On Thursday, a U.S. judge sentenced Russell Wasendorf, Sr, the founder of Peregrine Financial Group, to 50 years in prison for embezzling hundreds of millions of dollars from clients and defrauding banks for almost two decades.
The sentence is the maximum as allowed by law and the former financial executive had also been ordered to pay $215.5 million in restitution.
Wasendorf said at the sentencing hearing, which was held in Cedar Rapids, Iowa, via Bloomberg, "I'm very sorry for the financial and emotional damage I've caused to investors and employees of Peregrine Financial Group. I feel I fully deserve whatever sentence I am given... My guilt is such I will accept that sentence."
So what exactly happened? For almost two decades, Wasendorf forged false U.S. Bank account statements in an effort to steal millions of dollars from his Peregrine customers as well in business under the name PFG Best. Wasendorf has maintained that he acted independently and that his 240 employees did not know anything about his actions.
According to the New York Times, Wasendorf said he was able to hide the fraud since he was the sole P.F.G. employee that had access to the firm’s customer accounts held by the bank. He was then able to forge statements prior to their delivery to customers; he also lied to regulators and family members regarding his actions.
Prior to the discovery of the fraud back in July 2012, Wasendorf Sr. had attempted suicide and wrote in a note, "With careful concealment and blunt authority, I was able to hide my fraud from others at P.F.G.”
Once the fraud was discovered, the firm quickly collapsed and it sought bankruptcy protection. PFG's 24,000 former customers lost their money, which remains missing today. Most of the money is unlikely to be returned.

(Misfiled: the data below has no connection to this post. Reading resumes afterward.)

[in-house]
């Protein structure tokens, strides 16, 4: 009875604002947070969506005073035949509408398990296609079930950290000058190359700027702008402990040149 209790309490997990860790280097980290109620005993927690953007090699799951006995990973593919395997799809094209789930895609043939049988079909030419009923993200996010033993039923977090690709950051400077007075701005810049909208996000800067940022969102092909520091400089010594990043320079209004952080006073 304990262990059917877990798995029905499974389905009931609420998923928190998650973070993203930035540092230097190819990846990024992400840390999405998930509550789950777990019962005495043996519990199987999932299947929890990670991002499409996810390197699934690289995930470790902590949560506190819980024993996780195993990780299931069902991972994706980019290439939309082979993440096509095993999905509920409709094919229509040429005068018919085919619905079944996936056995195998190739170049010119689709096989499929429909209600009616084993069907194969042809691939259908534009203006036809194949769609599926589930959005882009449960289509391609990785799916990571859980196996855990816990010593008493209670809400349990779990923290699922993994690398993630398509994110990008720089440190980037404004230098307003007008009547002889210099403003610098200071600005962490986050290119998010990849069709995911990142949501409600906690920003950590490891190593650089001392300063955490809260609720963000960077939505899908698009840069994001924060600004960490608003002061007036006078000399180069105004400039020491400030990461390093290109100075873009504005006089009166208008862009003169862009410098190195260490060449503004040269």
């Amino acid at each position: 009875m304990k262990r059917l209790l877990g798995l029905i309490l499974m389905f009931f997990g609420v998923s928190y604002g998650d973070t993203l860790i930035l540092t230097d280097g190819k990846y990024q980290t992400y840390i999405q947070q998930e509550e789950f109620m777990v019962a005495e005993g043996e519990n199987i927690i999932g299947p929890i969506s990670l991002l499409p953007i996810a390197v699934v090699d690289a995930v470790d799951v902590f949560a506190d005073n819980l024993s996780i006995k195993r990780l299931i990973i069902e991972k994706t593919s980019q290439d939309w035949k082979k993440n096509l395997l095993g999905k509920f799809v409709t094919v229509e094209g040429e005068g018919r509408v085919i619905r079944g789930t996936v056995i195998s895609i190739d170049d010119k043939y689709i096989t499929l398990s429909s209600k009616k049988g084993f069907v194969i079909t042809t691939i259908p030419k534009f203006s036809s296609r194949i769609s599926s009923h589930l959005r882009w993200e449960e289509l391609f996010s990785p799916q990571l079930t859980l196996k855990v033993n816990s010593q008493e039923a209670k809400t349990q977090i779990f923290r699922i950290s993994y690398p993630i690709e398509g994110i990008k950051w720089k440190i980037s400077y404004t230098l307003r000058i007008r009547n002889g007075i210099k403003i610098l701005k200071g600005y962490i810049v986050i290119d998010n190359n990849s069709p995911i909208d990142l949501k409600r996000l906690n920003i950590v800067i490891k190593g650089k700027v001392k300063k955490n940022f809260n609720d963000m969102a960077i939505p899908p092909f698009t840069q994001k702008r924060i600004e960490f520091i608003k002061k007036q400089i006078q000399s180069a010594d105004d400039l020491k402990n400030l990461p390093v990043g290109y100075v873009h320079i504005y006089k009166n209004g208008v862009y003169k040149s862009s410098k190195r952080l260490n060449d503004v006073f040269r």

Wasendorf pleaded guilty in September to embezzling more than $100 million. Prosecutors have said the amount stolen was more likely in the $215 million range.
Leading up to Thursday's sentencing, Wasendorf was held in custody. His attorneys asked for leniency in sentencing as their client had been ill in jail. Doctors found a tumor either on or near his pancreas, reported Reuters. There is a family history of pancreatic cancer (Wasendorf's mother passed away from it) but it hasn't been determined if Wasendorf's tumor is malignant.
But this didn't spur the desired leniency as U.S. prosecutors contended that between the large financial loss, the crime's sophisticated nature and the large number of victims affected by it, these were justifications for Wasendorf to spend his remaining life in prison.
With the fall of Peregrine, it represented another blow to the U.S. futures industry, which still has not recovered from the $1.6 billion loss by the MF Global failure in late 2011.